Scotland hits the digital road running
As the debate about independence gathers heat, the Scottish government has drawn up a plan which is says will bring a digital revolution to the country.
Alex Neil, the Scottish government's minister for infrastructure and capital investment says the plan will help the economy grow and bring access to the internet to all, regardless of location. Holyrood has earmarked £185m of taxpayers' money for projects, and is now looking for the private sector to match its funding,
The infrastructure action plan sets out the intent to offer world-class digital access to all of Scotland by 2020, with an interim milestone of delivering next generation broadband (40-80Mbps) to 85-90% of premises by 2015, and putting in place measures to ensure an uplift in service can be delivered to the remaining 15%.
Neil said the plan outlines the Scottish government's commitment to a world-class, future proofed infrastructure that will deliver digital connectivity across the whole of Scotland by 2020. "A world-class digital infrastructure for Scotland must deliver in terms of speed and ease of access, geographical coverage, and price and choice of provision for consumers."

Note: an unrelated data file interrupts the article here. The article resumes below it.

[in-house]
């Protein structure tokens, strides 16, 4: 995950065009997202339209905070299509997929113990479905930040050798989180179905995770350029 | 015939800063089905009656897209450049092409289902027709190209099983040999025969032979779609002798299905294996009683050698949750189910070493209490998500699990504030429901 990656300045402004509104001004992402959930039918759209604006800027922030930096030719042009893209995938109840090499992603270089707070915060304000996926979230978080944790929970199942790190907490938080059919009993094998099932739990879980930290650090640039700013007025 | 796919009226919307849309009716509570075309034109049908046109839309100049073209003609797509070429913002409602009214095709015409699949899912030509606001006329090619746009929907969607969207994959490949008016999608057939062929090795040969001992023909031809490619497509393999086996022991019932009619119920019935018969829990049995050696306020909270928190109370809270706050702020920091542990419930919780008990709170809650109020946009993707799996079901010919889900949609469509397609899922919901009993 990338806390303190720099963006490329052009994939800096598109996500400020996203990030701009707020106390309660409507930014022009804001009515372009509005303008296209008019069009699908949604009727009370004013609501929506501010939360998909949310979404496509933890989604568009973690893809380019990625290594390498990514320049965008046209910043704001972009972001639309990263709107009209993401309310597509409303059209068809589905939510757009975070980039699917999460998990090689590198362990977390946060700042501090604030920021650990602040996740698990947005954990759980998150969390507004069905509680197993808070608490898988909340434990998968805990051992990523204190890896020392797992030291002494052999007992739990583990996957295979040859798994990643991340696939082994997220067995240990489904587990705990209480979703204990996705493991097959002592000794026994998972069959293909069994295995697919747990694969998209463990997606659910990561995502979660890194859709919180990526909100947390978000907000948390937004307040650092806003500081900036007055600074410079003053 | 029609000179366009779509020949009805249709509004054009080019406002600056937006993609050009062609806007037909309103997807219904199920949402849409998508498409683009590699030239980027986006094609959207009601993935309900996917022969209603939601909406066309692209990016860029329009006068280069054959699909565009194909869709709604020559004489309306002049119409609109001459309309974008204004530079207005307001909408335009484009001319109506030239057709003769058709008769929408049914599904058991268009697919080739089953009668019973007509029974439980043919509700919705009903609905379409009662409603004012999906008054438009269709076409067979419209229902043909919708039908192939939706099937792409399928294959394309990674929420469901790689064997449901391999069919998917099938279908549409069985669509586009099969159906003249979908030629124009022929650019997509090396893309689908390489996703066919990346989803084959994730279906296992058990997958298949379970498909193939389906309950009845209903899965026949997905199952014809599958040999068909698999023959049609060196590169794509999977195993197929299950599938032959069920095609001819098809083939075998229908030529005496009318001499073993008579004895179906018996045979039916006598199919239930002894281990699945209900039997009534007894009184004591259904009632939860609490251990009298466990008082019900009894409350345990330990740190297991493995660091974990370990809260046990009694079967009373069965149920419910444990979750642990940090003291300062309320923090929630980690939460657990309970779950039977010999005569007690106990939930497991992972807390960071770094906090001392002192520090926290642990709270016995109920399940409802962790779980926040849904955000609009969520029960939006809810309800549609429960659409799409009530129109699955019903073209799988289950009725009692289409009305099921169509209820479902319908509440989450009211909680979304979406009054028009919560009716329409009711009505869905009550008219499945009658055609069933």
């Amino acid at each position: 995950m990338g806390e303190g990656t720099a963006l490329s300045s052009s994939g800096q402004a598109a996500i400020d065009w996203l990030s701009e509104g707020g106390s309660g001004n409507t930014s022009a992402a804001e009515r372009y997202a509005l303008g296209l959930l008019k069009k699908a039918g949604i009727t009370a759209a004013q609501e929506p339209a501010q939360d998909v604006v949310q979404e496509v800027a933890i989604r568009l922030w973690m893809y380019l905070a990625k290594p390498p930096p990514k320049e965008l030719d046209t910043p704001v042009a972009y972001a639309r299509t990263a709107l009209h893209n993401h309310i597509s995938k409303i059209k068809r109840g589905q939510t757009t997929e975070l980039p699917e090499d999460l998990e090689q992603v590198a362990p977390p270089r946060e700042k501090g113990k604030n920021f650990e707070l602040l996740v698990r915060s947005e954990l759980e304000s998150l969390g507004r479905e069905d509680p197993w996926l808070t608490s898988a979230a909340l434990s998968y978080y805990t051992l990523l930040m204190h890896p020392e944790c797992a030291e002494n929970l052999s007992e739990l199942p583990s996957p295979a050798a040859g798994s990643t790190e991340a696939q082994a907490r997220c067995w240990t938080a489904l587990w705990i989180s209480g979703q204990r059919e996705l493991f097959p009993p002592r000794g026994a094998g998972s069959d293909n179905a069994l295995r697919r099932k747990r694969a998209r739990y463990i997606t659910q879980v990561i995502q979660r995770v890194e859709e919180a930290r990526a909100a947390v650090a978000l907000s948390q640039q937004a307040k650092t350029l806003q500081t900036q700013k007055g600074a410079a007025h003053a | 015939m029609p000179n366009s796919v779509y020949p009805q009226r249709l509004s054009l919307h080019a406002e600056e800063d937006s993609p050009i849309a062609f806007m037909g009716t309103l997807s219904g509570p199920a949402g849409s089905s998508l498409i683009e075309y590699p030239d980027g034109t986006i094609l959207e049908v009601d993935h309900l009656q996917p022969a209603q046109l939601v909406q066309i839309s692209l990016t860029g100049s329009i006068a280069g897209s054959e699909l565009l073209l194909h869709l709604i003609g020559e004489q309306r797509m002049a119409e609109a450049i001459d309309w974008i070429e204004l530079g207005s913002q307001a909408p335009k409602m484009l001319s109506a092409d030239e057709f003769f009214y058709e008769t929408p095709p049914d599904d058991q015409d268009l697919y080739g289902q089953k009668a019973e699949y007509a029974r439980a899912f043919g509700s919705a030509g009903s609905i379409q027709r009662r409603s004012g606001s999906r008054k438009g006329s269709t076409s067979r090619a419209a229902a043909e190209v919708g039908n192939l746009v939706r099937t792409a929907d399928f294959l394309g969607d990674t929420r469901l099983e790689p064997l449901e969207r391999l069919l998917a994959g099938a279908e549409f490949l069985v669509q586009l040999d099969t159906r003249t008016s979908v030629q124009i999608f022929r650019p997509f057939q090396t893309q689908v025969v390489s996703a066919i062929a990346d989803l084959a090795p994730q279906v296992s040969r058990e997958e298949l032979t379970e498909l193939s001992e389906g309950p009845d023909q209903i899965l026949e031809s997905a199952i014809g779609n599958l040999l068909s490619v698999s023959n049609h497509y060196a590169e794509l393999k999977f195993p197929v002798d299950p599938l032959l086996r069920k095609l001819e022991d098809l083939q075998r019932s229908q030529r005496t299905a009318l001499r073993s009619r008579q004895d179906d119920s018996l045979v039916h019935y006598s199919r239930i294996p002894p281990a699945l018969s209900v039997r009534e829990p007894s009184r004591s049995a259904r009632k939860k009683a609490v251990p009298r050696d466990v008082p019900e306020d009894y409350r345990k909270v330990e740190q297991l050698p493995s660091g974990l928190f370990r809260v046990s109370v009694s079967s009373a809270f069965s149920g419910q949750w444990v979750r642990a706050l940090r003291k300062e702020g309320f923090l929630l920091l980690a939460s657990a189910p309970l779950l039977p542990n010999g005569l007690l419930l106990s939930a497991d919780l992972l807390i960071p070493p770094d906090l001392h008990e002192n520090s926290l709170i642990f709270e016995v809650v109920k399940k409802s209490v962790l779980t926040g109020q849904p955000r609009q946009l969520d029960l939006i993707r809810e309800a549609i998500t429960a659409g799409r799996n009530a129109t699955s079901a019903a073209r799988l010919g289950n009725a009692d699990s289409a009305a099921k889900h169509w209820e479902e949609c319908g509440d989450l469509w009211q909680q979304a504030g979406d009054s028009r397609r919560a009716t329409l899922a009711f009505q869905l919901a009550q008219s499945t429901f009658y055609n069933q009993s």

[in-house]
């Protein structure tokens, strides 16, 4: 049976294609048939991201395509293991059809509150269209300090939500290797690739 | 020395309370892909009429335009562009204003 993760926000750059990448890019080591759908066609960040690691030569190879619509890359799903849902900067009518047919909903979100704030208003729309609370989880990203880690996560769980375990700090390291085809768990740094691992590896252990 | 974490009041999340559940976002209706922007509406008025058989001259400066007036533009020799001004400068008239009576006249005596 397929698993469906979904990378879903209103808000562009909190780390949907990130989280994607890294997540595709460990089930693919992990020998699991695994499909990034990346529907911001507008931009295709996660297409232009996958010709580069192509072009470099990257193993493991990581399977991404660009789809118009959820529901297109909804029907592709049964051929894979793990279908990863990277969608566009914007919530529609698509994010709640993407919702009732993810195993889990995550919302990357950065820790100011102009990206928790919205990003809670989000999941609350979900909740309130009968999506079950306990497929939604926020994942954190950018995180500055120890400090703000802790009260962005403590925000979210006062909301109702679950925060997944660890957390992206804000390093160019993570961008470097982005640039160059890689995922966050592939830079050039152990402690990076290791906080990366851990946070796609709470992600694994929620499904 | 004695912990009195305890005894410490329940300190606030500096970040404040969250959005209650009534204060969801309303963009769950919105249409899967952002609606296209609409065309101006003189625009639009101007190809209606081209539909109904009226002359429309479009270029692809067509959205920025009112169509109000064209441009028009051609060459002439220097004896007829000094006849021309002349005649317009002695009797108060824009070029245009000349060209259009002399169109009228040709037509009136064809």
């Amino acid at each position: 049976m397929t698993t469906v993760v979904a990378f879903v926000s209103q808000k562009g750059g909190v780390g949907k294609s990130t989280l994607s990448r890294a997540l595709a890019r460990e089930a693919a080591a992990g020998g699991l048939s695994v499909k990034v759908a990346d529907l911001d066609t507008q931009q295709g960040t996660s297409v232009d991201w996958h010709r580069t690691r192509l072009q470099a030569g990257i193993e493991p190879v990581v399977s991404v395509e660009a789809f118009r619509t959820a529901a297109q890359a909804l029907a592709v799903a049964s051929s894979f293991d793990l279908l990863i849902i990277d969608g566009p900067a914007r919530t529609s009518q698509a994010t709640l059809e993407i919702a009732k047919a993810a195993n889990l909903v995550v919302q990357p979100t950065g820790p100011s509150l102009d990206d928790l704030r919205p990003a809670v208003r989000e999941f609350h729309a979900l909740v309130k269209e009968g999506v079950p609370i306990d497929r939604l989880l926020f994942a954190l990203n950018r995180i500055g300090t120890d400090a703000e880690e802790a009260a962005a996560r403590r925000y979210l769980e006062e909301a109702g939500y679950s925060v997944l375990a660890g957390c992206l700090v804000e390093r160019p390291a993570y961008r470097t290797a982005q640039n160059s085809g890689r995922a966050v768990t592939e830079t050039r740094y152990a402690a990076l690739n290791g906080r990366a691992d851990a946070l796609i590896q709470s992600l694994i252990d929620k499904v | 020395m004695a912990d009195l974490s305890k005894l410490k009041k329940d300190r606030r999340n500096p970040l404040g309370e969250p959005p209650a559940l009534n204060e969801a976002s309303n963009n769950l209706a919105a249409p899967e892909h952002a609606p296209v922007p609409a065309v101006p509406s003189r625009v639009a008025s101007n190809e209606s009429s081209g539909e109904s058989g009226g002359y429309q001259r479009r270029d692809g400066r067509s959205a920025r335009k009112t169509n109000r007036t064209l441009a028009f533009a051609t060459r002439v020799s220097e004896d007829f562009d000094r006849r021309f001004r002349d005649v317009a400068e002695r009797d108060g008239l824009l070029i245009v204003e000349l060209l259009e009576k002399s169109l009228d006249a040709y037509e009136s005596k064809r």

Key actions include:
- by April 2012, establishing a £5 million seed fund to support local projects and innovative solutions with the potential for large scale roll out
- by summer 2012, commencing a procurement for infrastructure
However turning the plan into reality will require close cooperation between the Scottish government, local government and the wider public and private sector.
The plan was published with statements of support from leading ICT companies. Donald McLaughlin, director of Cisco Scotland & Ireland and a board member of ScotlandIS, the trade body for the digital sector in Scotland said: "Digital infrastructure is a vital foundation of Scotland's economy and a prime catalyst to supercharge our economic growth."
Derrick McCourt, Microsoft's regional director for Scotland, said the plan recognises the need to increase the take-up of digital services. "We will continue to look at how resources from public and private sector can be better aligned to deliver real community benefit in both education and health. It's an exciting time to be involved in digital participation in Scotland."
Scottish ministers have complained that the UK government has "fallen short" in allocating £68.8m of broadband funding for Scotland.
Scotland's Digital Future: Infrastructure Action Plan http://www.scotland.gov.uk/Publications/2012/01/1487